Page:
Hi,We've only been through the KES experience once (a couple of years ago) but from DS experience- the Maths had three sections to it: part A, B (12, 40 word questions) and part C (about 6 lengthy scholarship type q's).
My DS, has decided he would like to sit the test for this school. He was totally taken in and loved it when being shown around. I have told him if he passes we could only afford it if we got a bursary. Bless him, he totally understands and really does want to give it a go.
The problem is, I have been told the entrance exam is completley different to the other (state) Grammar school entrance exams. Could anyone please tell me what I should be looking at in the tutoring area and something about what to expect in interviews?
There was a comprehension paper ofcourse. When DS did the exam, it told a story about a boy who wished to become a member of a gang. To join the gang, he has to pass an 'initiation test'. The boy was at the top of a warehouse, (30ft drop to the ground, and across was a narrow wooden beam). The test involved him walking across the beam and back again.
Some of the questions he remembers suggest that the questions weren't too difficult e.g what is an initiation test? What was the initiation test that the narrator had to do? Who was the narrator’s best friend and give two/ three pieces of evidence? Who disliked the narrator the most– give 3 pieces of evidence? Who was the leader– give 2 pieces of evidence? What were the two things that were stored in the rooms? Which 3 things destroyed the warehouse?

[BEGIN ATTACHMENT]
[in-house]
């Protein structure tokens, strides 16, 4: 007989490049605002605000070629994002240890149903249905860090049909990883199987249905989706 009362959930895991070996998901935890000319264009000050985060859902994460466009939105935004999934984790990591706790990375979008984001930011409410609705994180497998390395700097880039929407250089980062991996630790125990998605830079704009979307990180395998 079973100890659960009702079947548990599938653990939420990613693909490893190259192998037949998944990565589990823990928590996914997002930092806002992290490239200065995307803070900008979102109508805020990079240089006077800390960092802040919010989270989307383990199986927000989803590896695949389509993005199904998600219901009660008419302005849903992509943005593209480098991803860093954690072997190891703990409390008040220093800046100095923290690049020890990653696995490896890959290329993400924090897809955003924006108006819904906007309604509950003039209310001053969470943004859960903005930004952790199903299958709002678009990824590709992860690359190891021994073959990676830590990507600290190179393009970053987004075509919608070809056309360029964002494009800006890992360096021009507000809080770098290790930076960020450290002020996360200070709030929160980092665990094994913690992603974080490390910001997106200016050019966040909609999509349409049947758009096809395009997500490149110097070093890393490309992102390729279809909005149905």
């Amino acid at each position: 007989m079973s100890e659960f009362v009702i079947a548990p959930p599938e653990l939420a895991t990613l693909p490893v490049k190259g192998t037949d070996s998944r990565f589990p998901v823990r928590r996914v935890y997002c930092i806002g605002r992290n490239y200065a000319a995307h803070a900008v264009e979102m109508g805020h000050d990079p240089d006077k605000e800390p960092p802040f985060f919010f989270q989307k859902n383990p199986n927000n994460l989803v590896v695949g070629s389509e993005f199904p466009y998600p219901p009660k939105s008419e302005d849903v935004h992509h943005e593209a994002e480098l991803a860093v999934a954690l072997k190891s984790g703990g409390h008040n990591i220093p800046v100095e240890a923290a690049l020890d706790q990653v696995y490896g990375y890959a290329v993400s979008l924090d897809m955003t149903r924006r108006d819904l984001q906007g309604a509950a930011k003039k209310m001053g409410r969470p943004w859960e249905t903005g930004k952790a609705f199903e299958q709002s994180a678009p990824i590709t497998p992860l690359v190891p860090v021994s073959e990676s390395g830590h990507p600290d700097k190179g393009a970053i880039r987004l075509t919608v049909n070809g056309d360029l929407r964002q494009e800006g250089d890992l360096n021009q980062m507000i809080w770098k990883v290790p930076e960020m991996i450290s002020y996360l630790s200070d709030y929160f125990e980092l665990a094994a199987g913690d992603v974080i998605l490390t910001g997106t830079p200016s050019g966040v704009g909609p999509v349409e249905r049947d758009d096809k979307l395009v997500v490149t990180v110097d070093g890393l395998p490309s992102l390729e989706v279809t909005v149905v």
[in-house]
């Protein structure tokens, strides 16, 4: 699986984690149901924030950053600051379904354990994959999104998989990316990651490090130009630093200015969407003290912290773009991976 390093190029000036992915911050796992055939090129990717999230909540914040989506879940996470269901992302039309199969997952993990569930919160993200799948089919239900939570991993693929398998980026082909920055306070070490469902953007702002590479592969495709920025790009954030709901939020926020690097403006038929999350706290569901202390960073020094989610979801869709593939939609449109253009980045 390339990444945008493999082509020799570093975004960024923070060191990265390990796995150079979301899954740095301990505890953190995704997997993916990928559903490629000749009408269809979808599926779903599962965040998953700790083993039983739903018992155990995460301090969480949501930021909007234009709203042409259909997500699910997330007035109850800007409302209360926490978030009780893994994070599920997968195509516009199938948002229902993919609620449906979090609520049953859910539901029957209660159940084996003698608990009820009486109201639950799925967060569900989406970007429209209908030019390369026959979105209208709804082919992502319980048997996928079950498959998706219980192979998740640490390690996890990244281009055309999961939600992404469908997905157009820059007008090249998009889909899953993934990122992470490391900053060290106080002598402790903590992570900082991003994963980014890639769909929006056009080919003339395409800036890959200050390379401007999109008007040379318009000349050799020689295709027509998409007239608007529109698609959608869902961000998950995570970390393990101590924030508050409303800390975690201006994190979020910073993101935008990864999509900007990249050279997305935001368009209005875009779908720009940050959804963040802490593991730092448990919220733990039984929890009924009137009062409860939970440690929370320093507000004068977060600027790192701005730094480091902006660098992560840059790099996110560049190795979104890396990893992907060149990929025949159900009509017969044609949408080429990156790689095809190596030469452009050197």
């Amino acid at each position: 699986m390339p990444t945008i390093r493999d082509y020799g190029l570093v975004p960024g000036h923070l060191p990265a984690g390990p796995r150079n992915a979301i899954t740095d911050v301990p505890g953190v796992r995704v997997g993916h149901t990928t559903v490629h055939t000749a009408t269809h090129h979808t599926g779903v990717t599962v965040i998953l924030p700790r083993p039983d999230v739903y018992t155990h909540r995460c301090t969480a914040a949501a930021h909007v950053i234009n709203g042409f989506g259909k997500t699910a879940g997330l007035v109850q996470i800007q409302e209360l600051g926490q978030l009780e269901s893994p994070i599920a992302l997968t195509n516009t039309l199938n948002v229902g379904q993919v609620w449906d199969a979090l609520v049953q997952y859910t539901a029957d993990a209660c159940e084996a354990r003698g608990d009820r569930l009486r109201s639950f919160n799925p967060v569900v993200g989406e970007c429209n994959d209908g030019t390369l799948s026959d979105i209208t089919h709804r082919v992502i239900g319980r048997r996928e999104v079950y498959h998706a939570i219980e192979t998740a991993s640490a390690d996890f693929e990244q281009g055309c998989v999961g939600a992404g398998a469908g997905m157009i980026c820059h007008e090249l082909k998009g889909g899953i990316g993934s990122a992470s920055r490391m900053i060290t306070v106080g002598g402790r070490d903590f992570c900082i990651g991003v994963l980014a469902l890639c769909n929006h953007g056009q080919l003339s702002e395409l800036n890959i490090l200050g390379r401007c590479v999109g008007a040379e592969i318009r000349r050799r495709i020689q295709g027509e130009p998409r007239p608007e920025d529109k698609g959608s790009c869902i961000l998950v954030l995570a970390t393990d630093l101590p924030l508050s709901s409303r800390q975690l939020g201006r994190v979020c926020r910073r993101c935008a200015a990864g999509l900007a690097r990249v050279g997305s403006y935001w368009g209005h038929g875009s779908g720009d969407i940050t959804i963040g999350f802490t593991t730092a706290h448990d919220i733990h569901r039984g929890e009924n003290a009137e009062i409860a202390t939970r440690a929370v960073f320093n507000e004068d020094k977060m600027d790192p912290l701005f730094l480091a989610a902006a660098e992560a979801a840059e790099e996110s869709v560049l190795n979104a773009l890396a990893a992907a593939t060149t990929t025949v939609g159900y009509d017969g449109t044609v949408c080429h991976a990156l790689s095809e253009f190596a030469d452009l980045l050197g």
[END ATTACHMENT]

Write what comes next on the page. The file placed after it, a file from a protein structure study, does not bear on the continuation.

The composition involved continuing the story just read, (story ends with the gang waiting to see whether the boy would take the test)—you are the narrator who’s trying to join the gang which has Razz, (the leader), Tocky (a boy who dislikes you) and Titch (you’re best friend)...continue the story.
We found the CGP's composition book really useful for providing structures for various types of writing (as well as to show pupils how to devise a five minute plan before writing the essay). As for creative writing (it worked well with DS): I had a box collection of nine books containing 'short stories' ranging from adventure, fantasy, ghost, animal etc. We used to go through some of those looking for creativity, atmosphere, choice and style of language etc and then an appropriate composition task would be set for DS.
Re: interviews- our situation was different. Since we weren't resident in Birmingham at the time, DS had his interview on the day he sat the KES exam. It was very casual. I remember feeling bewildered about why he had been called for an interview (as they wouldn't have marked his paper in 10 minutes and therefore it couldn't be based solely upon exam performance) but there were a few other children, presumably who also came from afar.